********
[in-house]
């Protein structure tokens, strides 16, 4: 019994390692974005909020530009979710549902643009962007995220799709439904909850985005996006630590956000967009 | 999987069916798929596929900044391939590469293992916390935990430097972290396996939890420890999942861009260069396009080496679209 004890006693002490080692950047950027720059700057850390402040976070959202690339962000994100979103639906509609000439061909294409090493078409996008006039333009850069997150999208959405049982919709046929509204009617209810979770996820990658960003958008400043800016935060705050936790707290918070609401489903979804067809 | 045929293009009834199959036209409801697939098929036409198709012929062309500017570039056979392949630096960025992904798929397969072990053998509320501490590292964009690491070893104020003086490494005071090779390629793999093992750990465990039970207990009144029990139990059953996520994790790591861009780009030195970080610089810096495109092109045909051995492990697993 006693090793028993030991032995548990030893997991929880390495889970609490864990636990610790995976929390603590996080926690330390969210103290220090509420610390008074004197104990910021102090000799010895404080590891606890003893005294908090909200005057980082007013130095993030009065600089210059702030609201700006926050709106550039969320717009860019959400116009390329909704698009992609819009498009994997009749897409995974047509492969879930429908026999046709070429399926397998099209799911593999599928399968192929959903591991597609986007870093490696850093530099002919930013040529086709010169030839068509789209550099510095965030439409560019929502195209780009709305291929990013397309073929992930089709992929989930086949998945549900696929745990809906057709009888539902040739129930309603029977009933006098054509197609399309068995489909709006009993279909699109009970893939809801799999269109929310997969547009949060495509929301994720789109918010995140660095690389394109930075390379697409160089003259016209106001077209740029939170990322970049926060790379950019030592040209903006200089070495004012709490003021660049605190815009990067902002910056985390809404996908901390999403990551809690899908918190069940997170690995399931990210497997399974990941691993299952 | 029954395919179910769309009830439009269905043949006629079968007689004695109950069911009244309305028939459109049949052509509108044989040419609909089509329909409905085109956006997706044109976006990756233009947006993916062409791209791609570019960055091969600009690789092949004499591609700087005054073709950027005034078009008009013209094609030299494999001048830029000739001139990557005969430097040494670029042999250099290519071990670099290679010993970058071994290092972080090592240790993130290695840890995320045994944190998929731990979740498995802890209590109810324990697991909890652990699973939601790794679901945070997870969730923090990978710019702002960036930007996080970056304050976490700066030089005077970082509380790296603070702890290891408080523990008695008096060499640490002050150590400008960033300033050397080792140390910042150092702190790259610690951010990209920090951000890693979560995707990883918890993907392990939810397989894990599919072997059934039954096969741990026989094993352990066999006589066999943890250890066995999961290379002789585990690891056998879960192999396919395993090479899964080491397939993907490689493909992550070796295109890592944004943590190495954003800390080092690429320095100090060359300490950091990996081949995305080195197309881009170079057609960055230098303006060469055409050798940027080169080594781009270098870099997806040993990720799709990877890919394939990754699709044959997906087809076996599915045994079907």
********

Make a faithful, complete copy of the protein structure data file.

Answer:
[in-house]
């Protein structure tokens, strides 16, 4: 019994390692974005909020530009979710549902643009962007995220799709439904909850985005996006630590956000967009 | 999987069916798929596929900044391939590469293992916390935990430097972290396996939890420890999942861009260069396009080496679209 004890006693002490080692950047950027720059700057850390402040976070959202690339962000994100979103639906509609000439061909294409090493078409996008006039333009850069997150999208959405049982919709046929509204009617209810979770996820990658960003958008400043800016935060705050936790707290918070609401489903979804067809 | 045929293009009834199959036209409801697939098929036409198709012929062309500017570039056979392949630096960025992904798929397969072990053998509320501490590292964009690491070893104020003086490494005071090779390629793999093992750990465990039970207990009144029990139990059953996520994790790591861009780009030195970080610089810096495109092109045909051995492990697993 006693090793028993030991032995548990030893997991929880390495889970609490864990636990610790995976929390603590996080926690330390969210103290220090509420610390008074004197104990910021102090000799010895404080590891606890003893005294908090909200005057980082007013130095993030009065600089210059702030609201700006926050709106550039969320717009860019959400116009390329909704698009992609819009498009994997009749897409995974047509492969879930429908026999046709070429399926397998099209799911593999599928399968192929959903591991597609986007870093490696850093530099002919930013040529086709010169030839068509789209550099510095965030439409560019929502195209780009709305291929990013397309073929992930089709992929989930086949998945549900696929745990809906057709009888539902040739129930309603029977009933006098054509197609399309068995489909709006009993279909699109009970893939809801799999269109929310997969547009949060495509929301994720789109918010995140660095690389394109930075390379697409160089003259016209106001077209740029939170990322970049926060790379950019030592040209903006200089070495004012709490003021660049605190815009990067902002910056985390809404996908901390999403990551809690899908918190069940997170690995399931990210497997399974990941691993299952 | 029954395919179910769309009830439009269905043949006629079968007689004695109950069911009244309305028939459109049949052509509108044989040419609909089509329909409905085109956006997706044109976006990756233009947006993916062409791209791609570019960055091969600009690789092949004499591609700087005054073709950027005034078009008009013209094609030299494999001048830029000739001139990557005969430097040494670029042999250099290519071990670099290679010993970058071994290092972080090592240790993130290695840890995320045994944190998929731990979740498995802890209590109810324990697991909890652990699973939601790794679901945070997870969730923090990978710019702002960036930007996080970056304050976490700066030089005077970082509380790296603070702890290891408080523990008695008096060499640490002050150590400008960033300033050397080792140390910042150092702190790259610690951010990209920090951000890693979560995707990883918890993907392990939810397989894990599919072997059934039954096969741990026989094993352990066999006589066999943890250890066995999961290379002789585990690891056998879960192999396919395993090479899964080491397939993907490689493909992550070796295109890592944004943590190495954003800390080092690429320095100090060359300490950091990996081949995305080195197309881009170079057609960055230098303006060469055409050798940027080169080594781009270098870099997806040993990720799709990877890919394939990754699709044959997906087809076996599915045994079907």